My Food Experiments in Japan

Along with several other great things about traveling, one is that you get to try different cuisines around the world with their authentic flavors. Being a non-vegetarian, I always have more options of food as compared to my wife Anu who is a vegetarian. But she also gets her share of fun in trying to explain that being vegetarian is not same as vegan and fish doesn’t come under vegetarian.

After my virgin attempt for Lobsters in our Mexico trip, my spirits were high to try everything in Japan. Apart from some high rated authentic restaurants, street food is the best source for experiments. First, you know what you are ordering by looking at the real food instead of a picture and second it is way cheaper. Here is my list of dishes which I have tried in our week-long trip in Japan. Please let us know in comments what all other great dishes I missed, which I am sure will be a lot.

Takoyaki (Octopus)

I saw one food stall near Akihabara metro station on our first night in Tokyo serving something similar to cheese balls. I asked that guy what’s inside this and the reply was Octopus. After my recent attempt to try Lobster for the first time on our Mexico trip, my confidence level was high to try other kinds of seafood. Takoyaki is a ball-shaped snack made of wheat flour and filled with minced octopus.

Dango (Rice cakes) and Pork Bun

Dango and Pork bun, both are very commonly available snacks which I found almost at every place. Dango is mashed rice cake heated over white charcoal and usually served with sweet soya sauce glaze. Pork bun is similar to steam momos but very big in size and just one piece is sufficient.

Dango and Pork bun in Tokyo

Yakitori (Grilled Chicken Skewers)

This is the only food closest to Indian cuisine which we could find in Japan. Yakitori, small pieces of grilled chicken (combined with other meats at some places) and vegetables skewered on a bamboo stick and served with Tare (soya sauce with sugar).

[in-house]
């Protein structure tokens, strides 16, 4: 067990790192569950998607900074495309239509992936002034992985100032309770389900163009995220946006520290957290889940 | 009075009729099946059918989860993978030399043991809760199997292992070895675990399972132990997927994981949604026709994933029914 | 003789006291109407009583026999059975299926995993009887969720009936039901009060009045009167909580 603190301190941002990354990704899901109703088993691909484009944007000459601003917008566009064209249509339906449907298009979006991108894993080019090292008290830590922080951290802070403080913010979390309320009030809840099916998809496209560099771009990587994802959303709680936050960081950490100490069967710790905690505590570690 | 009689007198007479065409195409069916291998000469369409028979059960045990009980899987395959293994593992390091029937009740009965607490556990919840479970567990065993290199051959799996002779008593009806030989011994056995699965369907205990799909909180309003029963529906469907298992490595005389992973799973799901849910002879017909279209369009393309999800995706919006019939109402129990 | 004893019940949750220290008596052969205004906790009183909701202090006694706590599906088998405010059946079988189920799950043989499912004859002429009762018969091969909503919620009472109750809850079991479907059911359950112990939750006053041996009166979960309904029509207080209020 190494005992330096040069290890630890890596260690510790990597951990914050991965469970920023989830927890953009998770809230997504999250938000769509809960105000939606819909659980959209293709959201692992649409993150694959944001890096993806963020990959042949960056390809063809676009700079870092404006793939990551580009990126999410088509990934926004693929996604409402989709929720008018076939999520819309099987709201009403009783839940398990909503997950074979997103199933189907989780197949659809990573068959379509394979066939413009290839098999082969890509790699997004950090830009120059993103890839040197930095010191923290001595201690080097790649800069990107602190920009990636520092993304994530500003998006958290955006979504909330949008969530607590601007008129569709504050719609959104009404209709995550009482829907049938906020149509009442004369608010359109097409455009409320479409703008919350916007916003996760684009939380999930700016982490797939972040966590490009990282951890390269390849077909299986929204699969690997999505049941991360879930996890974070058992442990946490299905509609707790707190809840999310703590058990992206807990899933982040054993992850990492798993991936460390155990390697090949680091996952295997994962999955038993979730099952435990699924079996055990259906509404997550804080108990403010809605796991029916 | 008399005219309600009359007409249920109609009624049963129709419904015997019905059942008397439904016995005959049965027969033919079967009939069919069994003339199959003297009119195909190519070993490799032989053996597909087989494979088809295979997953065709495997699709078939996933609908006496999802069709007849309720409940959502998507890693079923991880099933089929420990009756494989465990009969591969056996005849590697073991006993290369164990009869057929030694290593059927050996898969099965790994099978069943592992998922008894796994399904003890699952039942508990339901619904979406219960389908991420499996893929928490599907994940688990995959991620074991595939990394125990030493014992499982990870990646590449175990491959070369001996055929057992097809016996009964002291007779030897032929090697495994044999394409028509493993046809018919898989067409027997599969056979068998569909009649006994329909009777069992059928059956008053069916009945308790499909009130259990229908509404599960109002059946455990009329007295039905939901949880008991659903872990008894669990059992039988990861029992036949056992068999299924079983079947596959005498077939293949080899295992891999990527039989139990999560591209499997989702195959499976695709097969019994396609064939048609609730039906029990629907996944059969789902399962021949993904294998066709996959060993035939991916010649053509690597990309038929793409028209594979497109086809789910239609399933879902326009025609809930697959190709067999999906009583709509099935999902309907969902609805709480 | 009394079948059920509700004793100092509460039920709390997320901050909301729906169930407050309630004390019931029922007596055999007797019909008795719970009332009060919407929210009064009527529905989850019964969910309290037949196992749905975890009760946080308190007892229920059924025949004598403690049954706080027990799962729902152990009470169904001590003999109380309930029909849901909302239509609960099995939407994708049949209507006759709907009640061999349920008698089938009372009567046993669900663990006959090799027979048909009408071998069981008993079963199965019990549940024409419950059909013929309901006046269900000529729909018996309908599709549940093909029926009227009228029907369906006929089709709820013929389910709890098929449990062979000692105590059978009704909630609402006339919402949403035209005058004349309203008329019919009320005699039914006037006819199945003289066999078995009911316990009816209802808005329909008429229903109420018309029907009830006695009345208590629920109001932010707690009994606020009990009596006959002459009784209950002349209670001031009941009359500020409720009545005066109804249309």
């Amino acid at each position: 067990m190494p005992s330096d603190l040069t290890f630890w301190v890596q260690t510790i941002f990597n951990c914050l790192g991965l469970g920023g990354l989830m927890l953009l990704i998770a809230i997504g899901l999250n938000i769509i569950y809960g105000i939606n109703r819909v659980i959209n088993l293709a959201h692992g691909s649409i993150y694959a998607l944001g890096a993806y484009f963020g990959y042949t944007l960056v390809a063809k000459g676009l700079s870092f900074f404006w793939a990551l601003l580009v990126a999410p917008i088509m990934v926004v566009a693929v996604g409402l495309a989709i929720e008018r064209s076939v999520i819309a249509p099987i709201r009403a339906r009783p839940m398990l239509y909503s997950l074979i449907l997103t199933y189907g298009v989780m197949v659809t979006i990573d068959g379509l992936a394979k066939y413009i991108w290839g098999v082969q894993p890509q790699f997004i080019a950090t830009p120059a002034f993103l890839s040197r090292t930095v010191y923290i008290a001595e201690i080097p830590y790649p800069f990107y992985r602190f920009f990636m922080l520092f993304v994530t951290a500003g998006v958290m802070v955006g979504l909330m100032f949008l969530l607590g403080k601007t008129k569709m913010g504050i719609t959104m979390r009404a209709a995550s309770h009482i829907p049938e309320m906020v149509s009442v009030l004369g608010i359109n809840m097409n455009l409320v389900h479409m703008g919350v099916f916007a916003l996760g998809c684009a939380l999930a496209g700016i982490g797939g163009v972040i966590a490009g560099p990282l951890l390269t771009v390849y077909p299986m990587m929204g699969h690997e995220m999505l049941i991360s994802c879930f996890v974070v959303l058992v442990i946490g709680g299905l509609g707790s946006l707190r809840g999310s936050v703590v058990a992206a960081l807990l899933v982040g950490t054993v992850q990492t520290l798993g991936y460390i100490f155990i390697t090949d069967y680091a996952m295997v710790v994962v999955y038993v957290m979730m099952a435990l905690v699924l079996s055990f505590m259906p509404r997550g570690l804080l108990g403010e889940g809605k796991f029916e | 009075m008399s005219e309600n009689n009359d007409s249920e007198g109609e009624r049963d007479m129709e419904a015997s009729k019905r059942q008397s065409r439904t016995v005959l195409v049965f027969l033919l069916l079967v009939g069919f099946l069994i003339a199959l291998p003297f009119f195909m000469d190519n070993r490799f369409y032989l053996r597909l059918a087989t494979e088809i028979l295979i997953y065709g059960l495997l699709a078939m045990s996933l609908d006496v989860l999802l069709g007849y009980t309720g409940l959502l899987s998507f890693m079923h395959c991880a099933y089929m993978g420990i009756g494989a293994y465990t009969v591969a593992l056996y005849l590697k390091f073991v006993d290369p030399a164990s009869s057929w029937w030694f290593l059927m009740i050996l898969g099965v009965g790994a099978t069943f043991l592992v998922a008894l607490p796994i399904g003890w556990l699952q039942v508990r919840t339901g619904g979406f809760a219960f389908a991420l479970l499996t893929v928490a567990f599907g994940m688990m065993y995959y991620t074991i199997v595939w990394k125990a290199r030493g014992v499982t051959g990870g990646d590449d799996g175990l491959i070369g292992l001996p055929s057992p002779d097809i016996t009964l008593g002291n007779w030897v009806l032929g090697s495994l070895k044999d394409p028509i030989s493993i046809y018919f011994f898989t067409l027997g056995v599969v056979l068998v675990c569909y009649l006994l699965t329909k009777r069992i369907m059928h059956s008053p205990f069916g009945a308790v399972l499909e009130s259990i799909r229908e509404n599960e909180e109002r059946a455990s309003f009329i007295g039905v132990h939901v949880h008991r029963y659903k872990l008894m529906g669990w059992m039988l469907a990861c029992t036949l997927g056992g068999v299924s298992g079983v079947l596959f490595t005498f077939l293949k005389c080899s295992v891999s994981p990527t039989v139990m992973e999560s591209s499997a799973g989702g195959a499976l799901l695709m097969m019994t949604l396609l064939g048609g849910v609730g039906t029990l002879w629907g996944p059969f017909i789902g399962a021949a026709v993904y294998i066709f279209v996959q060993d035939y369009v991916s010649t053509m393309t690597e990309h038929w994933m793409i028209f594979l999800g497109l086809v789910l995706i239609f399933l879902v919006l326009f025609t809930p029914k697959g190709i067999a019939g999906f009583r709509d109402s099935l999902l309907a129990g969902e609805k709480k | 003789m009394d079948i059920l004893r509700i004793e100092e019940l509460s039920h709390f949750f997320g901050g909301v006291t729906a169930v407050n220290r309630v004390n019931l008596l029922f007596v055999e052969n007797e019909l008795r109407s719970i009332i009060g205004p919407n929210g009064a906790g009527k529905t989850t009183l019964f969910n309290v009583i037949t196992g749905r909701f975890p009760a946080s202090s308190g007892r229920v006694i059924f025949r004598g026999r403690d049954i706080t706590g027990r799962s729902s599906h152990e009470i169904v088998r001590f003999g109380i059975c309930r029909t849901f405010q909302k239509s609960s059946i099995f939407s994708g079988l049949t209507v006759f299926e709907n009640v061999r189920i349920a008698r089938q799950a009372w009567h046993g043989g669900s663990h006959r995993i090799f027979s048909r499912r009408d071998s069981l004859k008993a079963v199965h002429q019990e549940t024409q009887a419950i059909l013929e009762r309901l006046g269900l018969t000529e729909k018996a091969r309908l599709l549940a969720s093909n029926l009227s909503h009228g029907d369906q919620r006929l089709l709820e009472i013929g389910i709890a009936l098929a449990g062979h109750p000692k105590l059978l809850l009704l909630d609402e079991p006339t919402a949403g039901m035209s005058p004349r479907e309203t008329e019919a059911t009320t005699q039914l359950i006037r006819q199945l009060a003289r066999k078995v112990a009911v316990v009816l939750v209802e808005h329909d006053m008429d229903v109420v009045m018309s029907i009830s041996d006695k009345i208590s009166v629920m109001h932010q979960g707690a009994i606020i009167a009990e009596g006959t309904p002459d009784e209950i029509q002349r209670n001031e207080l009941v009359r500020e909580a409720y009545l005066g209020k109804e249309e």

Okonomiyaki

If someone told you that Japanese food is too bland, ask them to try Okonomiyaki. It is a savory pancake filled with, whatever you want. Okonomiyaki literally means “grilled as you like it”, so this is a food without any rules. Every region has its own version of Okonomiyaki in Japan.

Hiroshima version

We tried one at Hiroshima which is famous for Yakisoba (literally means grilled noodles) filled Okonomiyaki.

Hiroshima has its own Okonomiyaki style tried by TravelAnubhav

Kyoto version

There is one very famous restaurant named Issen Yoshoku in Kyoto (Higashiyama district, walking distance from Yasaka Shrine) which has Okonomiyaki as the only item in their menu. Issen Yoshoku is also the name of their style of heavily loaded Okonomiyaki with ingredients like spring onion, egg, dried shrimp, grilled fish paste, dried bonito, beef, ginger, tempura batter, konjac jelly, flour.

Overloaded famous okonomiyaki called Issen Yoshoku.

Houtou (Hoto) Noodles

If someone told you that Japanese food is not that bland, ask them to try Hoto noodles. Houtou is a soup with vegetables/meat and extra thick noodles in a hot pot; this is a specialty of Fujigoko region. Houtou Fudou is a restaurant popular for its Houtou noodles in Kawaguchiko region. It was our first attempt to eat noodles with chopsticks. So after a lot of patience and failed attempts, we managed to eat it but it was too bland for us and we couldn’t finish it.

Sushi

With our limited exposure to different cuisines, the food item (rice with a leaf wrapping around and some filling in the middle) which we knew as sushi back home turned out to be a sushi roll. Actual sushi was something which I had never seen or tried before. Basically, it is fresh meat served over a lump of rice. You get different options in restaurants like 8/12/15 pieces of sushi and every piece is a different flavor. I tried sushi in an old-style Japanese restaurant where they have limited number of seatings and you get to sit in front of the chef which was also a different experience.

Green tea obsession

When I first saw a green tea pudding, I found it different but then I saw green tea (Macha) cookies, KitKat, ice cream, cakes and even a whole shop dedicated to Macha style beverages. Japanese are obsessed with Green tea the same way Santorini is obsessed with white color.

This was my list of dishes which I tried in Japan. Please let us know your favorite one in the comments and do check out our another post from our Japan trip: 24 hrs in Tokyo.

4 Replies to “My Food Experiments in Japan”

  1. Thankyou for this post, I am a big fan of this web site would like to go along updated.

  2. I very lucky to find this site on bing, just what I was looking for : D also saved to fav.

  3. I got what you intend, appreciate it for putting up.

Leave a Reply